Northwestern Medicine scientists have discovered how a gene linked to leukemia functions, a finding that may have important implications for children with Down syndrome who have a higher risk of developing the blood cancer.
Patients with Down syndrome have three copies of chromosome 21 in their cells. They’re also 20 times more likely to contract childhood B-cell acute lymphoblastic leukemia than the general population, making that chromosome an important avenue for researching the genetic basis of the cancer.
“A major goal of my laboratory is to identify the specific gene – or genes – on chromosome 21 responsible for the increased incidence of leukemia in this population,” said study senior author John Crispino, PhD, Robert I. Lurie, MD, and Lora S. Lurie Professor in Medicine-Hematology/Oncology and Biochemistry and Molecular Genetics, and a member of the Robert H. Lurie Comprehensive Cancer Center of Northwestern University.
In previous work, Crispino and colleagues found that a gene on chromosome 21 called DYRK1A contributes to the development of leukemia. Now, in a paper published in the Journal of Experimental Medicine, they expanded on that research by studying the gene in depth. Specifically, they wanted to understand how DYRK1A plays a role in blood cell production. Over-production of immature lymphocytes is a hallmark of acute lymphoblastic leukemia.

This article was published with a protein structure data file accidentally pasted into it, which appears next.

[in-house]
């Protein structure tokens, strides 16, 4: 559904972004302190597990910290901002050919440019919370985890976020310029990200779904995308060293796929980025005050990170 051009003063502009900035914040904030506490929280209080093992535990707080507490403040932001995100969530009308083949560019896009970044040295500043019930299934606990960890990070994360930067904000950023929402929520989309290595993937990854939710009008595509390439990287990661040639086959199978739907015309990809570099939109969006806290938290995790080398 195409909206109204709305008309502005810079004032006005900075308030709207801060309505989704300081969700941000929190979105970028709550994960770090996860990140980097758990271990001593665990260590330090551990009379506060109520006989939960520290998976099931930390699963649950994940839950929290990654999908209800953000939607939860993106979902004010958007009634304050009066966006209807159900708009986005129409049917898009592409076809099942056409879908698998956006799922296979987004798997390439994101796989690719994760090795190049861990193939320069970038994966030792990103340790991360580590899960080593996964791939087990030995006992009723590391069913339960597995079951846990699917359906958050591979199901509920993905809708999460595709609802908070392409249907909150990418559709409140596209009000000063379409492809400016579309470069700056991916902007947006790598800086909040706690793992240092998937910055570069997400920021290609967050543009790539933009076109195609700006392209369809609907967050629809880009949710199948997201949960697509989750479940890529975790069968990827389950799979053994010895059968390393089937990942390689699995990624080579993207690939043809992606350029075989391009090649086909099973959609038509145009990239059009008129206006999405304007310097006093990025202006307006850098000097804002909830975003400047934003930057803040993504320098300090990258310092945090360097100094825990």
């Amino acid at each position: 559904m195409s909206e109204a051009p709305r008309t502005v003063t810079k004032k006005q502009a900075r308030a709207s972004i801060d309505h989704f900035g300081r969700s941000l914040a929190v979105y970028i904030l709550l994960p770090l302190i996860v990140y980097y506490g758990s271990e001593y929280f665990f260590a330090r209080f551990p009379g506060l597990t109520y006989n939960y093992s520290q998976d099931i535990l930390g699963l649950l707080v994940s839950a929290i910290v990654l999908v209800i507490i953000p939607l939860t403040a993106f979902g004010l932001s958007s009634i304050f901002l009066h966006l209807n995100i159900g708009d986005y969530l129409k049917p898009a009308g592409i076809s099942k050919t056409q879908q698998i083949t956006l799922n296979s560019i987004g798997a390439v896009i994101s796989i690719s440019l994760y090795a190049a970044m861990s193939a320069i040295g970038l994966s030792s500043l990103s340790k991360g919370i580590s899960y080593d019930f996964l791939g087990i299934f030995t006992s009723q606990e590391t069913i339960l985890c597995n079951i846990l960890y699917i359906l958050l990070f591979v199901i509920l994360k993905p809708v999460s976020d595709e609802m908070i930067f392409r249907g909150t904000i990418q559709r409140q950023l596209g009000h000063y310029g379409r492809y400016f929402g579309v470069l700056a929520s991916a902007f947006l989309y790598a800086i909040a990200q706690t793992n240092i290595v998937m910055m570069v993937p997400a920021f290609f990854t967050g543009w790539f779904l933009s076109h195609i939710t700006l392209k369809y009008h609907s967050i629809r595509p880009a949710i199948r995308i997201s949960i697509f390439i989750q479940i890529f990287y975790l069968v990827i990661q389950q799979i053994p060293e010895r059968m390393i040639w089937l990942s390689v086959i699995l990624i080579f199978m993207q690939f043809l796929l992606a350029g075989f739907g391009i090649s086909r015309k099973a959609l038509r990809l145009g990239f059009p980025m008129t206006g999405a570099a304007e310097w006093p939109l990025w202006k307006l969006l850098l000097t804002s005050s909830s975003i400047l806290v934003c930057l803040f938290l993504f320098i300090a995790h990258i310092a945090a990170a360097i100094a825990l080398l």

With first author Benjamin Thompson, MD, PhD, a postdoctoral fellow, Crispino generated a mouse model that lacks DYRK1A in blood cells. They saw that two types of white blood cells called B and T lymphocytes were severely blocked from developing without the gene. The scientists also found evidence that DYRK1A is normally responsible for regulating cell cycle progression in those lymphocytes.
Because they have extra copies of chromosome 21, children with Down syndrome have more DYRK1A than usual.
“This finding is exciting to us because human B-cell acute lymphoblastic leukemia cases show increased levels of DYRK1A,” said Crispino. “The results suggest that DYRK1A may be a novel target for therapy in this form of leukemia.”
This work was supported by National Institutes of Health grant R01 CA101774, the Samuel Waxman Cancer Research Foundation, the Leukemia and Lymphoma Society, the Rally Foundation and the Bear Necessities Foundation.